Based off Schwarz’s findings in the Old Testament, he moves on to show that the New Testament has a more developed outlook on the question of eschatology with special attention placed on fulfillment in Christ. For example, Matthew “wants to show that the Old Testament promises have found their fulfillment in Jesus” (84). Schwarz then rightly insists upon continuity between the Hebrew Bible and the New Testament as both Testaments testify to Jesus and his mission and exaltation, though this was not as developed because the importance of Second Temple Judaism is left largely unmentioned. In regards to Jesus’ messianic understanding, Schwarz correctly claims that, “[Jesus] never delineated a chronology of life eternal nor a geography of the beyond” (80); this biblical obscurity has resulted in over two thousand years of speculation on the part of the Church, and it is indeed the most troubling aspect of Christian eschatology; especially since it lacks any sort of future details and relies on fragments to paint a broader picture. In sum, the biblical portraits are fractured and leave us to gather up the various portions. However, for Schwarz the biblical tensions are less worrisome because “Christ anticipates the resurrection of the dead through his own resurrection, thus providing us with a foundation for hope” (96). The resurrection of Jesus is paradigmatic of our future experience and this is congruent with Paul and John’s teachings regarding this matter (1 Cor. 15; John 5:29).
The End.
Part two reflects the larger debate between science, secularism and philosophy as they all relate to eschatology. Schwarz covers discussions over various theologies including process, feminist, liberationist and pluralism: the advocates comprise Wolfhart Pannenberg, John Cobb, Jürgen Moltmann and Leonardo Boff among others. Each theologian’s perspective is examined and given a place at the table for a fair exchange, though not without critique. Process theology is specifically singled out and one must ask to what extent Christian doctrine is maintained amongst a pluralistic worldview—a point of view decidedly not shared by the New Testament. Because of this, Schwarz notes “Cobb’s proposal seems more akin to the Hellenistic striving for oneness as demonstrated by Platonic and Aristotelian ontologically grounded philosophy. The Christian faith, however, is characterized by individuality in unity” (169-170). This is a successful critique and could be pressed further to include the imagery of incorporation of human beings into Christ’s body, his Church (1 Cor. 12:12-28), illustrating the necessity of all Christians, American and other, citizen and immigrant, and male and female, to be one in status in Christ (Gal. 3:28). Individuality is maintained and corporatized, allowing personality to thrive within community. It is also worthy to note the claim that Scripture appears soteriologically exclusive rather than pluralistic, as the famous Shema  (Deut. 6:4) proclaims a strict Jewish monotheism. Paul also affirms (and expands) this famous text in 1 Cor. 8:4-6 to include Jesus (see Gordon Fee, Pauline Christology, Hendrickson, 2007, 88-94), making pluralism (and subsequent process thought) difficult to accept on the basis of biblical texts as the exclusive divinity of Christ is attested above all other faiths (John 14:6).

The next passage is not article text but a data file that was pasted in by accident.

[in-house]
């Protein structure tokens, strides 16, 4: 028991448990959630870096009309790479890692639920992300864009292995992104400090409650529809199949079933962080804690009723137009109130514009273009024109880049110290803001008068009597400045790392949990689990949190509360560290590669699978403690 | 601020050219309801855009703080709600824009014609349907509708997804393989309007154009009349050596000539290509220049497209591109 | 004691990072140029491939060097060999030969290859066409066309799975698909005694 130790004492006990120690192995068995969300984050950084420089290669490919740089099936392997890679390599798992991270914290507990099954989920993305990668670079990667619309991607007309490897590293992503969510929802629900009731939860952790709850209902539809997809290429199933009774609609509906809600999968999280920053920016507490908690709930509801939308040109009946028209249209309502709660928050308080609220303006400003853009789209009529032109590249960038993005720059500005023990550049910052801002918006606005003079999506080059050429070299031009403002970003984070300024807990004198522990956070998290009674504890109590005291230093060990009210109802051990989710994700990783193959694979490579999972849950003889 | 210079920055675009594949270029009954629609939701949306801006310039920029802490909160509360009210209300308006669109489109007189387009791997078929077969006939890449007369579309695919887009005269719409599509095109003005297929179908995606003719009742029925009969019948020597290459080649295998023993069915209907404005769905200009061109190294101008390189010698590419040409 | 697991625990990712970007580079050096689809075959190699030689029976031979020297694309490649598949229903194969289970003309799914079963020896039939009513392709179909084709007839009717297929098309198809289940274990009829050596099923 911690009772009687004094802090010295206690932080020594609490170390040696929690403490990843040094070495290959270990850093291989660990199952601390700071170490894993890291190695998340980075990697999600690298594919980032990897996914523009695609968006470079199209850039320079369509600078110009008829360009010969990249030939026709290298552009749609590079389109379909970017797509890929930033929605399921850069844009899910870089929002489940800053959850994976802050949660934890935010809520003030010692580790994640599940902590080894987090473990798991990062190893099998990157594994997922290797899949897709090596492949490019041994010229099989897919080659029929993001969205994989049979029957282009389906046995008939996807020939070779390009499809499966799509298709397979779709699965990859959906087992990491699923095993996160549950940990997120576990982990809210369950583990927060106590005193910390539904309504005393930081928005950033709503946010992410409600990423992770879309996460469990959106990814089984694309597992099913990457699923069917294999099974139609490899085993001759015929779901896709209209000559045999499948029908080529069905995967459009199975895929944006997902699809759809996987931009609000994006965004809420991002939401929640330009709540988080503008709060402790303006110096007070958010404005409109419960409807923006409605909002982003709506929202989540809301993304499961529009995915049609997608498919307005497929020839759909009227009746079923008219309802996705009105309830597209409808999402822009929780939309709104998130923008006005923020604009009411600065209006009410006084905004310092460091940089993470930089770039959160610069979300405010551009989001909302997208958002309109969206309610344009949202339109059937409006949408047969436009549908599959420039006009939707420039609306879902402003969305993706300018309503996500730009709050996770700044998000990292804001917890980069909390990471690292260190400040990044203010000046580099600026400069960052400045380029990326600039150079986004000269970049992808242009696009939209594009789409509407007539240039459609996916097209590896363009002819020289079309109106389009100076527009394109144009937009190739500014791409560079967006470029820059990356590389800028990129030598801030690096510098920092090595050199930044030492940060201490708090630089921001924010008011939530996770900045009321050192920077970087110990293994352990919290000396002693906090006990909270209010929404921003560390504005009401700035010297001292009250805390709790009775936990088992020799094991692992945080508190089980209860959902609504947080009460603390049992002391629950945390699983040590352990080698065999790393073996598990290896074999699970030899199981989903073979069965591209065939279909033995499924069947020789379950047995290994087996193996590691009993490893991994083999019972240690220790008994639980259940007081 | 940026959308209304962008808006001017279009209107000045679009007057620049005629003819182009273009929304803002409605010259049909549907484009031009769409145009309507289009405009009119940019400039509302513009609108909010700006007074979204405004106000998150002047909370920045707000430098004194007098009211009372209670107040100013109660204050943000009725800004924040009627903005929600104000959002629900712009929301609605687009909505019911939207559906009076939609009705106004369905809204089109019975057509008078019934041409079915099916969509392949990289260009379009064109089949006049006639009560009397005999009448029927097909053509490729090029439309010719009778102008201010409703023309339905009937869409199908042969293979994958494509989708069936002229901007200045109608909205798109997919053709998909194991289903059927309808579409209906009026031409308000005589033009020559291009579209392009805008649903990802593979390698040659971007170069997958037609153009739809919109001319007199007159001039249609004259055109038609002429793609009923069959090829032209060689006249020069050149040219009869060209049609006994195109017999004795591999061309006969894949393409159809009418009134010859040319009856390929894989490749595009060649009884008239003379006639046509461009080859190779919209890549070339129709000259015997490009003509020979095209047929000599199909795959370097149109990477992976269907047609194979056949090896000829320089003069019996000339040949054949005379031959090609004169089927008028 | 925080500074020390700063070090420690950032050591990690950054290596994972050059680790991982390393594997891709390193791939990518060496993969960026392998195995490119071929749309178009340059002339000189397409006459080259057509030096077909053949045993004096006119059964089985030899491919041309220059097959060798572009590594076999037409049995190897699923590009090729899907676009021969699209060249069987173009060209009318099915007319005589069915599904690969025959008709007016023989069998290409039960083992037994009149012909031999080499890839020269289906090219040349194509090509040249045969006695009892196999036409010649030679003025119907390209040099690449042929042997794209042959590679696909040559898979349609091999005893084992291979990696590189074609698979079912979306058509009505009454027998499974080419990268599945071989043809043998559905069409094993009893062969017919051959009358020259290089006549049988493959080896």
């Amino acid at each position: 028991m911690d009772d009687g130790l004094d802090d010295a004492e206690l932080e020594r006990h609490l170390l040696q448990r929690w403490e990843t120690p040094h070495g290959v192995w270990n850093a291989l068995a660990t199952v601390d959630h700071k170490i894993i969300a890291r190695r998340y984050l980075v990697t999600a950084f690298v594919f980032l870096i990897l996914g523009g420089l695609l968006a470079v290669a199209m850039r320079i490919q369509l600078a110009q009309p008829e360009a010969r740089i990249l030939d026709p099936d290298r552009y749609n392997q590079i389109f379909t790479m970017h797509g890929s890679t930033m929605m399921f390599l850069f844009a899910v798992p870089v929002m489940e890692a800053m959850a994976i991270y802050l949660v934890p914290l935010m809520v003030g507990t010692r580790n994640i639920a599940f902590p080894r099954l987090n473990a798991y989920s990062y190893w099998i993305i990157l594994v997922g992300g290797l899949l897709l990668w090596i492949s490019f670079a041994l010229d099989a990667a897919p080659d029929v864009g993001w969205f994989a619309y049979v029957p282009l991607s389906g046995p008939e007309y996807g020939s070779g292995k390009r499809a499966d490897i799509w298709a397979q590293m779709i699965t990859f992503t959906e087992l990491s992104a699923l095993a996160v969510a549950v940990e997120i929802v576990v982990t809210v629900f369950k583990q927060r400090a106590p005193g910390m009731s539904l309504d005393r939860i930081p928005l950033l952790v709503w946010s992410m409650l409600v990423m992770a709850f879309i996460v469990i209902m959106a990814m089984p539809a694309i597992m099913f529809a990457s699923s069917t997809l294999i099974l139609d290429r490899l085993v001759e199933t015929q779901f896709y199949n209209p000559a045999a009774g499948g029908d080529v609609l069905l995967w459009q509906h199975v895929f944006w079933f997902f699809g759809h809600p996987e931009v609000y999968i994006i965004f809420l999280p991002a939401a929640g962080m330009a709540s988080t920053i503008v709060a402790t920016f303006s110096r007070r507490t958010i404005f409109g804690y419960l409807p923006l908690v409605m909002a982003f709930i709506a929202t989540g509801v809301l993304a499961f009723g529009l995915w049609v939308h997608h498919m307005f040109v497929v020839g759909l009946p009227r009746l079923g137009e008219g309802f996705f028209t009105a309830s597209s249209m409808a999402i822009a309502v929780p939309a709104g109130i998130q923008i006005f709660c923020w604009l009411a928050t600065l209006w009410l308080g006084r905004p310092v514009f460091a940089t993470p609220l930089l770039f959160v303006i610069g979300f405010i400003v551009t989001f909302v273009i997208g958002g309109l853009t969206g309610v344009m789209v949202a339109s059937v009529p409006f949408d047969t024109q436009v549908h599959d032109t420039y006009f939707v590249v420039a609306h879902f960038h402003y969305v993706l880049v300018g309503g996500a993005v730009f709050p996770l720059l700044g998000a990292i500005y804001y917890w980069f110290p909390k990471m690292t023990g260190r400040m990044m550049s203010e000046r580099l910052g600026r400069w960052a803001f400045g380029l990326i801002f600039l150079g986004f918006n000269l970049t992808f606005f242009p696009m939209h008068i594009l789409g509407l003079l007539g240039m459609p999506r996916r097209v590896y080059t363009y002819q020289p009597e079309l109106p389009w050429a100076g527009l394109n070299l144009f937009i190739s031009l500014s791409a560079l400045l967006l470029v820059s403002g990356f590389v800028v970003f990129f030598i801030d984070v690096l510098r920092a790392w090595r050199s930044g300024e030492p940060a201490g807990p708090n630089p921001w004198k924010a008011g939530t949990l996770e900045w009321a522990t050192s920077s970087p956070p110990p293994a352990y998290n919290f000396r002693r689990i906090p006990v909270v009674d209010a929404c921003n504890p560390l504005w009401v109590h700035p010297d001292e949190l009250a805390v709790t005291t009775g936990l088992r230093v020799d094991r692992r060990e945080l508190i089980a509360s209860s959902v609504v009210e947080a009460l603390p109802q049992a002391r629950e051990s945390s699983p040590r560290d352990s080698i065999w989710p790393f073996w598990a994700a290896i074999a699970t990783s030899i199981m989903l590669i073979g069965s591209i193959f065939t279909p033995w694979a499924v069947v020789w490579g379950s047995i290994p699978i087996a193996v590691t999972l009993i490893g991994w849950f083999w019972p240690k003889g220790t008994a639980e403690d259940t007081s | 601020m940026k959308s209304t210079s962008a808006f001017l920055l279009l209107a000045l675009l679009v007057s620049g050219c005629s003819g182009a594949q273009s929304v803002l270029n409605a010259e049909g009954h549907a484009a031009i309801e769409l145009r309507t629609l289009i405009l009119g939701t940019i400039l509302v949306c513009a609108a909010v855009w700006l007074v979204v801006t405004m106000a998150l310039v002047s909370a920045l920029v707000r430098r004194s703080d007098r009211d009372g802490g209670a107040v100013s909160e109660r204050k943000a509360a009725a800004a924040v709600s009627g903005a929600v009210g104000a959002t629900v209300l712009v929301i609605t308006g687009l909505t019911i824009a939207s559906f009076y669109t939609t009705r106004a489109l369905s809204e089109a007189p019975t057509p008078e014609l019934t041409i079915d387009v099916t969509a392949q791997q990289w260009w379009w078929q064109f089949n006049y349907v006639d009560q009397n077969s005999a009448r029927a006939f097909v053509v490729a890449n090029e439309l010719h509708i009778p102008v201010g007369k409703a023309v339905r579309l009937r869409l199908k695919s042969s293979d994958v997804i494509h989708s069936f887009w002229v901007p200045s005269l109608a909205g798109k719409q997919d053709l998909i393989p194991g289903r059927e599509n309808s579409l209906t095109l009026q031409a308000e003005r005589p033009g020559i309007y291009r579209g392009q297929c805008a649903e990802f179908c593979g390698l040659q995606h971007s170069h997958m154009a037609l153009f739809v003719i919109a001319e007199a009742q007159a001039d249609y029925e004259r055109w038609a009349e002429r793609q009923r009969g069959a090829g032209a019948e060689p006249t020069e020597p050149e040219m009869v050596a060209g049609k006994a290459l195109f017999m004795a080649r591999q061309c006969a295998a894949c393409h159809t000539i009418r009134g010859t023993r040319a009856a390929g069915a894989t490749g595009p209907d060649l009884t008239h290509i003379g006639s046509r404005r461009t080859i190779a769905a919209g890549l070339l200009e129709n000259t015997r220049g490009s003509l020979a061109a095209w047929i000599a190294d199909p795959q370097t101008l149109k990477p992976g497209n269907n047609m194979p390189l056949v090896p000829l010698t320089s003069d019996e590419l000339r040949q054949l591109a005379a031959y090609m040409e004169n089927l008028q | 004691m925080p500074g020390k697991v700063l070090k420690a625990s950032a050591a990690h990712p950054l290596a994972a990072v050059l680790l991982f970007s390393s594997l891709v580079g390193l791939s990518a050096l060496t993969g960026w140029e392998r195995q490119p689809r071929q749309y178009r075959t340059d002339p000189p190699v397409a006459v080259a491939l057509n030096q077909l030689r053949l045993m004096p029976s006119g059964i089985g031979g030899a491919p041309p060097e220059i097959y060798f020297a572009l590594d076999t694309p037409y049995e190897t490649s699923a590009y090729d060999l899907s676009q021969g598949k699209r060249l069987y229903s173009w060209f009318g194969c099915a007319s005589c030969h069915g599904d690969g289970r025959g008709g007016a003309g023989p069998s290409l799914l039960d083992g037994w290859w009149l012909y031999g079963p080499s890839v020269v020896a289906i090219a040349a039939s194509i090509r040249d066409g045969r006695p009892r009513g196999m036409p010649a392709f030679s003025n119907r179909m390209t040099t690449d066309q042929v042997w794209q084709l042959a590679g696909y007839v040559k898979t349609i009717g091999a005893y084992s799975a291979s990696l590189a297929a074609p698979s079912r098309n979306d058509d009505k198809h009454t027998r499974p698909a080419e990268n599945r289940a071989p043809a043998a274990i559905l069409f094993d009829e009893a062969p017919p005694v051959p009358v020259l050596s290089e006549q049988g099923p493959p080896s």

With his mind tuned to environmental concerns, Schwarz adds to the discussion concerning the ecological crisis, where “life is sustained only be exploiting the inanimate world” (195). Life feeds on life, and this appears to be an apocalyptic outcome of consumerist exploitation (196), which compounds the problem of the greenhouse effect (196-199) and overpopulation (201-202). The issue is that “humanity elevated itself into God’s place…and ‘for the glory of God’ was replaced by the glorification and deification of humanity” (205). We live in a seemingly limited creation and this brings up an ominous question: was earth meant to sustain human life forever? Human progress has taken a left turn in the dark and Schwarz thankfully recognizes that without hope, humankind has nothing left for itself: “…what can we, as Christians, actually offer in terms of the content of hope?” (243). Schwarz does not despair, and pushes on with the task of offering hope to a dying world.